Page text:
The Internet regulation debate has unfortunately descended into Oedipal drama where the bad old phone companies are cast in the part of King Laius and the hero is played by brash young startups such as Google and Moveon.org. Our heroes are unfortunately blind to the larger context that surrounds their quest for power.
The Internet’s in trouble alright, but not by phone companies seeking to censor the blogs. As blogs are mostly unread, they don’t generate enough traffic to register a blip on the Internet’s traffic meters, so it’s simply not worth anyones time to shut them down. The carriers would much rather we chatter away than download movies or e-mail TV shows to our friends. Their concern is simply managing a mix of traffic well enough that we’ll pay our bills, however big or small they are.
Fundamental changes have already taken place in the Internet’s traffic load. In the good old days when the Internet was a private club for elite Universities and defense contractors, traffic was light even for the primitive pipes of the day. When congestion collapse appeared it was viable, just barely, to manage it with an end-to-end system that relied on good behavior on the part of the community, because there was a community. The overloaded Internet of the mid 80’s got new life from exponential backoff and slow start in TCP, because the most aggressive consumer of bandwidth was ftp, the files it transferred were short, and users were patient. They didn’t have spam, viruses, worms, or phishing either.
Now that the Internet has to contend with a billion users and multi-gigabyte file transfers with BitTorrent, the honor box model no longer works at all. When BitTorrent is slowed down by backoff, it simply propagates more paths, creating more and more congestion. In another year, the Internet is going to be just as unstable as it was in 1985.
This being the case, the carriers have to implement traffic limits inside the network, building on the mechanisms established as far back as the 1980s with RED and its progeny. This is the only way to control BitTorrent. There is no community and we’re not patient people.
And while they’re doing that, it makes perfect economic and technical sense to implement voice- and video-oriented QoS. Even Berners-Lee acknowledges this, he’s just on the neutrality bandwagon because he’s exercised about third-party billing for web content, a very obscure concern. So whether the phone company manages its links or not, whether they offer third-party billing for QoS or not, and whether the phone company competes with Akamai by offering content caching or not, the Internet will either change or collapse.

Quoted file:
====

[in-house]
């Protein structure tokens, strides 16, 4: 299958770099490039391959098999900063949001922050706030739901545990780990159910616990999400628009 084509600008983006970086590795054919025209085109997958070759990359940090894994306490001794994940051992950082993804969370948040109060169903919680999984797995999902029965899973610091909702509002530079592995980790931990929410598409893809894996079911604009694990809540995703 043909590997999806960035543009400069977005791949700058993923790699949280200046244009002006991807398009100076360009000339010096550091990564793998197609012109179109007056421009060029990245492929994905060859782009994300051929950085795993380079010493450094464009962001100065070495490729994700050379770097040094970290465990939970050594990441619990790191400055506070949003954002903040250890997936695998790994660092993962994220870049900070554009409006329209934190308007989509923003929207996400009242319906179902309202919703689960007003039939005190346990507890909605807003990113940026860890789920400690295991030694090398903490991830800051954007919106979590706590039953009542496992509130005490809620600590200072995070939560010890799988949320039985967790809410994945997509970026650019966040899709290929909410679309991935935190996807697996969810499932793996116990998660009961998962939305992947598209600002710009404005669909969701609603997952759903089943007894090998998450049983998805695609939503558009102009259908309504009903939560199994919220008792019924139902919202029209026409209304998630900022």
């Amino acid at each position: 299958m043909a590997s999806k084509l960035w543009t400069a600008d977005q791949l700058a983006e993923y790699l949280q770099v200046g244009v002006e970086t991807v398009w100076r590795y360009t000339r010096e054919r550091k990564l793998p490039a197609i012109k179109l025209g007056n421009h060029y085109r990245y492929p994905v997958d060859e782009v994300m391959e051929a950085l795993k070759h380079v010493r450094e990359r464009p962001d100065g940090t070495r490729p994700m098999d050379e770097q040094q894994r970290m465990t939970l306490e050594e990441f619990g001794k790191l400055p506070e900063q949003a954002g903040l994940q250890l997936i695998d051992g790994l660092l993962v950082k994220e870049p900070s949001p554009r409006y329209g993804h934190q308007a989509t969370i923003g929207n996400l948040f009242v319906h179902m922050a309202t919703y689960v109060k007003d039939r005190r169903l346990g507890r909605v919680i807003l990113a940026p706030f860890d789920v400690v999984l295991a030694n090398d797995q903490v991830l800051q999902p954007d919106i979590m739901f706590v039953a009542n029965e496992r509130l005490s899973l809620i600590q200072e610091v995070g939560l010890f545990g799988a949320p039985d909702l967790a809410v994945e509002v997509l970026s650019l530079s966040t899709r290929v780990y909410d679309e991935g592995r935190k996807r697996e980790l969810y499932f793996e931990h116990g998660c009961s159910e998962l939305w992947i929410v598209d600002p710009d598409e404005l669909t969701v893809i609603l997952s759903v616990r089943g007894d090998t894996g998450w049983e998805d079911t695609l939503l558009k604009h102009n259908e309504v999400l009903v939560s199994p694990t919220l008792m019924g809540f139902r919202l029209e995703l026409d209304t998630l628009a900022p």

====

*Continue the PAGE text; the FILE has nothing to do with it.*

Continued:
The network neutrality regulations proposed by political bloggers, PACs, Big Content companies and their Congressional collaborators pose a serious dilemma for Internet management. Ultimately, they’ll do nothing but make it unattractive for investors to connect routers to all that dark fiber that’s supposed to be out there waiting for us to use.
The loud voices who’ve taken up the “neutrality” cause out of their misguided concern about the Internet’s First Amendment are blind to the real issue.
Congress needs to hear from sane people that these new Internet regulations are poorly-crafted and premature. The issues of free expression and third-party billing need to be discussed, but not in the heat of a fever-pitched battle that’s been cranked way out of proportion by an angry mob of ignorant citizen engineers with axes to grind.
It might just be best to take the telecom bill off the Senate calendar so we can discuss it after the morons cool down. Their attention span is short, and a year from now they’ll be obsessed with different issues.